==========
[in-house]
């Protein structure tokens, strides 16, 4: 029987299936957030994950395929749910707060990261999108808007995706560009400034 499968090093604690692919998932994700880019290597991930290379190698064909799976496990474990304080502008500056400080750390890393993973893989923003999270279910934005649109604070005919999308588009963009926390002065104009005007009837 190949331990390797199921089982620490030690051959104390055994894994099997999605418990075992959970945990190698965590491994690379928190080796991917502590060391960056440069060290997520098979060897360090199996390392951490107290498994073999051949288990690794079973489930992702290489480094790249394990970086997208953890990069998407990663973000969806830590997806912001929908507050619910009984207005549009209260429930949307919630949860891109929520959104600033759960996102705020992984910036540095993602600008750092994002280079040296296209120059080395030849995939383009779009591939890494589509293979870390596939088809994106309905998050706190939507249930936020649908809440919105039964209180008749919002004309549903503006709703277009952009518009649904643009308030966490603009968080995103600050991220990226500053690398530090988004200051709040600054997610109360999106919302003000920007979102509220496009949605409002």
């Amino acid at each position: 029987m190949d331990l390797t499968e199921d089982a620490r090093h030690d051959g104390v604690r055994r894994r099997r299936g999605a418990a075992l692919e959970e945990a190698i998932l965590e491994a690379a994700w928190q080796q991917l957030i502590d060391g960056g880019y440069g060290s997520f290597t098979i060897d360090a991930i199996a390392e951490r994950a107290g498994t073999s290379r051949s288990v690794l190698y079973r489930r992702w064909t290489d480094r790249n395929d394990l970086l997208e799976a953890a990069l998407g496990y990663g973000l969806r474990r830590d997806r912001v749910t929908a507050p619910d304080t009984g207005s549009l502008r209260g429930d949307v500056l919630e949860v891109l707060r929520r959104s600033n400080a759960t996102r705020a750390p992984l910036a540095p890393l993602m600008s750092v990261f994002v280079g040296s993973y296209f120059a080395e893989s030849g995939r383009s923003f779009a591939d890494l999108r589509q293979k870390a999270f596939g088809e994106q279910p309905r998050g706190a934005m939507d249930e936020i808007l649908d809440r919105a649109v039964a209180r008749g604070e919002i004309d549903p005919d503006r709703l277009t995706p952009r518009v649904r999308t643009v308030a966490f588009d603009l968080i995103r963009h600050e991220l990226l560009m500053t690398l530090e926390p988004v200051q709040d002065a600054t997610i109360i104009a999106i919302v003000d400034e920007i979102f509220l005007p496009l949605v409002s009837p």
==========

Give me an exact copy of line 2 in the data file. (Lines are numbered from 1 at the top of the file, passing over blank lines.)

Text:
């Protein structure tokens, strides 16, 4: 029987299936957030994950395929749910707060990261999108808007995706560009400034 499968090093604690692919998932994700880019290597991930290379190698064909799976496990474990304080502008500056400080750390890393993973893989923003999270279910934005649109604070005919999308588009963009926390002065104009005007009837 190949331990390797199921089982620490030690051959104390055994894994099997999605418990075992959970945990190698965590491994690379928190080796991917502590060391960056440069060290997520098979060897360090199996390392951490107290498994073999051949288990690794079973489930992702290489480094790249394990970086997208953890990069998407990663973000969806830590997806912001929908507050619910009984207005549009209260429930949307919630949860891109929520959104600033759960996102705020992984910036540095993602600008750092994002280079040296296209120059080395030849995939383009779009591939890494589509293979870390596939088809994106309905998050706190939507249930936020649908809440919105039964209180008749919002004309549903503006709703277009952009518009649904643009308030966490603009968080995103600050991220990226500053690398530090988004200051709040600054997610109360999106919302003000920007979102509220496009949605409002």